Anderson Cooper's Eulogy for His Mother, Gloria Vanderbilt
As a news anchor, it's Anderson Cooper's job to regularly inform his viewers of a celebrity's passing. But his eulogy for Gloria Vanderbilt, who recently died at the age of 95, was never going to be standard-issue.
Cooper delivered a moving on-air speech about the inimitable icon—an heiress, a writer, an artist, a socialite, a multi-hyphenate before that was a thing—who also happens to be Cooper's mother. His words were intercut with documentary footage, which ranged from 20th-century newsreels to Cooper's own recent interview with Vanderbilt. Cooper even shared some of his own video—a clip of his mother giggling in a hospital bed, not long after she'd learned of her cancer diagnosis.
Here, all of Cooper's own words—for the full experience, complete with archival footage, watch the CNN clip embedded below.
Read the transcript in full.
Gloria Vanderbilt lived her entire life in the public eye. Born in 1924, her father Reginald Vanderbilt was heir to the Vanderbilt railroad fortune, but gambled away most of his inheritance, and died when my mom was just a baby. Gloria Morgan Vanderbilt, her mother, wasn't ready to be a mom or a widow. My mom grew up in France, not knowing anything about the Vanderbilt family or the money that she would inherit when she turned 21. She had no idea the trouble that money would create.
When she was 10, her father's sister, Gertrude Vanderbilt Whitney, sued to have my mom taken away from her own mother. It was a custody battle the likes of which the world had never seen. It was called "The Trial of the Century," and it took place during the height of the depression, making headlines every day for months. The court awarded custody of my mom to her aunt Gertrude, whom she barely knew. The judge also fired the one person my mom truly loved and needed, her nanny, whom she called "Dodo."
As a teenager, she tried to avoid the spotlight, but reporters and cameramen would follow her everywhere. She was determined to make something of her life, determined to make a name for herself and find the love and family that she so desperately craved. At 17, and against her aunt's wishes, she got married. She knew it was a mistake from the get-go.
At 21, she married again, and had two sons with the legendary conductor Leopold Stokowski. The marriage lasted more than a decade. Then she met and married director Sidney Lumet, and then my father, writer Wyatt Cooper.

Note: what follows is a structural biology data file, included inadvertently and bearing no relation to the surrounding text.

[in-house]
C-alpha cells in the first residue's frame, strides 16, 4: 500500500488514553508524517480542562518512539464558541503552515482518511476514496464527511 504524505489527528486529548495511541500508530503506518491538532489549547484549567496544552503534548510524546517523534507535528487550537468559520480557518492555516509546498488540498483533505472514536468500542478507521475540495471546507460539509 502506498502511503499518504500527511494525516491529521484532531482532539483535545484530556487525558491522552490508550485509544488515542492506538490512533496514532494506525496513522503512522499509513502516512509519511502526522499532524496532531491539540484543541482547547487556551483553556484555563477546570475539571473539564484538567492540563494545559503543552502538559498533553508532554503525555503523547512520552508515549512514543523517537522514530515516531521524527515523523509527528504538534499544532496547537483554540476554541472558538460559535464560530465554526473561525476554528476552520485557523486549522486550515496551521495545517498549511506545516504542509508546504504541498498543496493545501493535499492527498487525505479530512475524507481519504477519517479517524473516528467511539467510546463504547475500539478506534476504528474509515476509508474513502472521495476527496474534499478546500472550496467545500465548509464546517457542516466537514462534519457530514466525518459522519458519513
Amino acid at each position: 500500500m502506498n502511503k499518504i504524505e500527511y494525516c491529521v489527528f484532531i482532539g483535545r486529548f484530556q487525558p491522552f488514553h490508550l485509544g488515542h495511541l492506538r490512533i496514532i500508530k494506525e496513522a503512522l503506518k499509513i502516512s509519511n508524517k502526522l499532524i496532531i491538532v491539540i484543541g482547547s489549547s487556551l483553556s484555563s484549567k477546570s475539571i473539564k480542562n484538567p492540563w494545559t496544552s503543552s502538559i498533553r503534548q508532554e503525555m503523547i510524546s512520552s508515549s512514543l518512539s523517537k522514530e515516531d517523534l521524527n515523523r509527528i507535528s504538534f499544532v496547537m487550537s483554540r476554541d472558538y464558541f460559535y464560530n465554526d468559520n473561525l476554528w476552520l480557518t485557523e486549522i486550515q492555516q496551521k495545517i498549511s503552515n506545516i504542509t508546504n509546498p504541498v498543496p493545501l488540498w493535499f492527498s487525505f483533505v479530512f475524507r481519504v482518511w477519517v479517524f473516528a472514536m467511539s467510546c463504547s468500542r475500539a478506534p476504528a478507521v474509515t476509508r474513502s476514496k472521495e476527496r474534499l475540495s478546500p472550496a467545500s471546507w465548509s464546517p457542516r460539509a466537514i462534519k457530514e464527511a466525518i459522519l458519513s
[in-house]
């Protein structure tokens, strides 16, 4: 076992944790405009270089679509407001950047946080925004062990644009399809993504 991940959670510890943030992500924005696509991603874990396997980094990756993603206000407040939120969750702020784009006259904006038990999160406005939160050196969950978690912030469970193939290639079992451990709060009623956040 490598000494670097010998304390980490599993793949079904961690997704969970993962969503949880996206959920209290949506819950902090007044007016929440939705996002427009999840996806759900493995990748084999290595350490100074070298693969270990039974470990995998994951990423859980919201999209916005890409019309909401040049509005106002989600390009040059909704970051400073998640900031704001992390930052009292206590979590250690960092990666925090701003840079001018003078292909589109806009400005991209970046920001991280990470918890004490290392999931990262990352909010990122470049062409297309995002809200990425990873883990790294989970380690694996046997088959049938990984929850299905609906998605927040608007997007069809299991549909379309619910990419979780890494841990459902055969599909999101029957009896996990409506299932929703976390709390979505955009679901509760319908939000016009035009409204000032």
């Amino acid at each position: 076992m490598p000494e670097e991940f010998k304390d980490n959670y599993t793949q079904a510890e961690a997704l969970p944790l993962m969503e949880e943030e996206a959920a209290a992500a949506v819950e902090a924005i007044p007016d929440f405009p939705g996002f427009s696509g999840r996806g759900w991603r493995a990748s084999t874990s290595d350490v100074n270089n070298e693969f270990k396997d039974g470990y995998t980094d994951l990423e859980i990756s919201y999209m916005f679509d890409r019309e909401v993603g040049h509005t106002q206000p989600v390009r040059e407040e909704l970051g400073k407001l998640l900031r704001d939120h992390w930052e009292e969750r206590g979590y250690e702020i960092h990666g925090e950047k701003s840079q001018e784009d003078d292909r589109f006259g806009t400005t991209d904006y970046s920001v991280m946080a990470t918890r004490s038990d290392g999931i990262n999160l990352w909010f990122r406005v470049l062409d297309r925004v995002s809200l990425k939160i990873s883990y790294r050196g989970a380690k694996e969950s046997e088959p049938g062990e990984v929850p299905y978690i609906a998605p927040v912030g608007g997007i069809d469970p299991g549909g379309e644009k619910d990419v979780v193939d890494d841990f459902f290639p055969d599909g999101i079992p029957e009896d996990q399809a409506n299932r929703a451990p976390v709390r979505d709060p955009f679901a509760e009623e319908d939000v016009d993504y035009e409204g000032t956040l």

Over the course of her life, my mom was photographed by all the great photographers. She worked as a painter, a writer, an actress, and designer. If you were around in the early 1980s, it was pretty hard to miss the jeans she helped create.
But that was her public face, the one she learned to hide behind as a child. Her private self, her real self, that was more fascinating and more lovely than anything she showed the public. I always thought of her as a visitor from another world, a traveler stranded here who'd come from a distant star that burned out long ago. I always felt it was my job to try to protect her.
She was the strongest person I've ever met, but she wasn't tough. She never developed a thick skin to protect herself from hurt. She wanted to feel it all. She wanted to feel life's pleasures, its pains as well. She trusted too freely, to completely, and suffered tremendous losses. But she always pressed on, always worked hard, always believed the best was yet to come.
And she was always in love. In love with men, or with friends, or books and art, in love her children, and her grandchildren, and then her great-grandchildren. Love is what she believed in more than anything.
Earlier this month, we had to take her to the hospital. That's where she learned that she had very advanced cancer in her stomach, and that it had spread. When the doctor told her she had cancer, she was silent for a while. And then, she said, "Well, it's like that old song. Show me that way to get out of this world, because that's where everything is."
Later, she made a joke, and we started giggling. I never knew that we had the exact same giggle. I recorded it, and it makes me giggle every time I watch it.
Joseph Conrad wrote that "We live as we die, alone." He was wrong in my mom's case. Gloria Vanderbilt died as she lived: on her own terms. I know that she hoped for a little more time, a few days or weeks at least. There were paintings she wanted to make, more books she wanted to read, more dreams to dream. But, she was ready. She was ready to go.
She spent a lot of time alone in her head during her life, but when the end came, she was not alone. She was surrounded by beauty, and by family, and by friends. The last few weeks, every time I kissed her goodbye, I'd say, "I love you, mom." She would look at me, and say, "I love you, too. You know that." And she was right. I did know that. I knew it from the moment I was born, and I'll know it for the rest of my life. And, in the end, what greater gift can a mother give to her son?
Gloria Vanderbilt was 95 years old when she died. What an extraordinary life. What an extraordinary mom. What an incredible woman.
This story originally appeared on Esquire.com.
* Minor edits have been made by the Esquiremag.ph editors.